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Requirement: Parse a String into chunks of numeric characters and alpha characters. Alpha characters should be separated from the numeric, other characters should be ignored.

Example Data:

Input           Desired Output
1A              [1, A]
12              [12]
12G             [12, G]
12ABC-SFS513    [12, ABC, SFS, 513]
AGE+W#FE        [AGE, W, FE]
-12WE-          [12, WE]
-12- &%3WE-     [12, 3, WE]

Question:

The code below accomplishes this. However, I am looking for any suggestions as to a better way to accomplish this (maybe a crazy regex using String.split()? ) or any changes that could make this code more readable/easy to follow.

Code:

private static String VALID_PATTERN = "[0-9]+|[A-Z]+";

private List<String> parse(String toParse){
    List<String> chunks = new LinkedList<String>();
    toParse = toParse + "$"; //Added invalid character to force the last chunk to be chopped off
    int beginIndex = 0;
    int endIndex = 0;
    while(endIndex < toParse.length()){         
        while(toParse.substring(beginIndex, endIndex + 1).matches(VALID_PATTERN)){
            endIndex++;
        }
        if(beginIndex != endIndex){
            chunks.add(toParse.substring(beginIndex, endIndex));    
        } else {
            endIndex++;
        }  
        beginIndex = endIndex;
    }               
    return chunks;
}
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13
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First of all, yes there is a crazy regex you can give to String.split:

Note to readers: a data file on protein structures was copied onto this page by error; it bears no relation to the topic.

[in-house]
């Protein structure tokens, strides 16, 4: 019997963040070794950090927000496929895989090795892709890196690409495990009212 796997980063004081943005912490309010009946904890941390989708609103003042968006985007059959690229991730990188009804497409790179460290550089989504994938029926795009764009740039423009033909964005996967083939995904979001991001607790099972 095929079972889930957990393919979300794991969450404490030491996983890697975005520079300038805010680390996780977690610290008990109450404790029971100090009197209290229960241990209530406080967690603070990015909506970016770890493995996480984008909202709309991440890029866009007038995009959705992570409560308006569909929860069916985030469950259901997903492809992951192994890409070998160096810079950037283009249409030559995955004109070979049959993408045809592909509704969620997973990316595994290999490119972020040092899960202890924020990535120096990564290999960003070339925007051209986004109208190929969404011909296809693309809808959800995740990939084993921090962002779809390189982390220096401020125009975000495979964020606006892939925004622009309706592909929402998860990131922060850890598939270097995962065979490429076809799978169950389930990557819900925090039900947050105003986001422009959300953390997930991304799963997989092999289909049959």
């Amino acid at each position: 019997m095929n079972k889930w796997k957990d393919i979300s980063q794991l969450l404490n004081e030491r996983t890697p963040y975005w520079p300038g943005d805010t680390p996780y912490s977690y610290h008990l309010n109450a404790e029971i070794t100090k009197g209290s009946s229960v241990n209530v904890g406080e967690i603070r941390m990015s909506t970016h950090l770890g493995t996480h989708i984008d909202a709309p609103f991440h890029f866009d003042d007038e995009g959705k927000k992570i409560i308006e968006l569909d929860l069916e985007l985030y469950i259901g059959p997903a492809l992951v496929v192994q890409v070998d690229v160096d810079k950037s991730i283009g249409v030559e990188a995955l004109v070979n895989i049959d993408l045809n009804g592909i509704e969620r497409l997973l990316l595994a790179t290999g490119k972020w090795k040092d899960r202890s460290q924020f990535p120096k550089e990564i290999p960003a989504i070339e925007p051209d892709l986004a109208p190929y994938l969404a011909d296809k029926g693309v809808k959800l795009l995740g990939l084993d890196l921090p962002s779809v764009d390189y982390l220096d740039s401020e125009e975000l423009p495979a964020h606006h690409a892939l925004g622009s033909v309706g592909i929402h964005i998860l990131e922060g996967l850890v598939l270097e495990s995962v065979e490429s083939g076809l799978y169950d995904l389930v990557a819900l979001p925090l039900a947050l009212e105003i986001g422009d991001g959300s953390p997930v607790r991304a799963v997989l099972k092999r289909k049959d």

"[^A-Z0-9]+|(?<=[A-Z])(?=[0-9])|(?<=[0-9])(?=[A-Z])"

What this means is to split on any sequence of characters which aren't digits or capital letters as well as between any occurrence of a capital letter followed by a digit or any digit followed by a capital letter. The trick here is to match the space between a capital letter and a digit (or vice-versa) without consuming the letter or the digit. For this we use look-behind to match the part before the split and look-ahead to match the part after the split.

However as you've probably noticed, the above regex is quite a bit more complicated than your VALID_PATTERN. This is because what you're really doing is trying to extract certain parts from the string, not to split it.


So finding all the parts of the string which match the pattern and putting them in a list is the more natural approach to the problem. This is what your code does, but it does so in a needlessly complicated way. You can greatly simplify your code, by simply using Pattern.matcher like this:

private static final Pattern VALID_PATTERN = Pattern.compile("[0-9]+|[A-Z]+");

private List<String> parse(String toParse) {
    List<String> chunks = new LinkedList<String>();
    Matcher matcher = VALID_PATTERN.matcher(toParse);
    while (matcher.find()) {
        chunks.add( matcher.group() );
    }
    return chunks;
}

If you do something like this more than once, you might want to refactor the body of this method into a method findAll which takes the string and the pattern as arguments, and then call it as findAll(toParse, VALID_PATTERN) in parse.

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  • \$\begingroup\$ I had not looked into the Matcher class. This is excellent. \$\endgroup\$ – jzd May 10 '11 at 14:30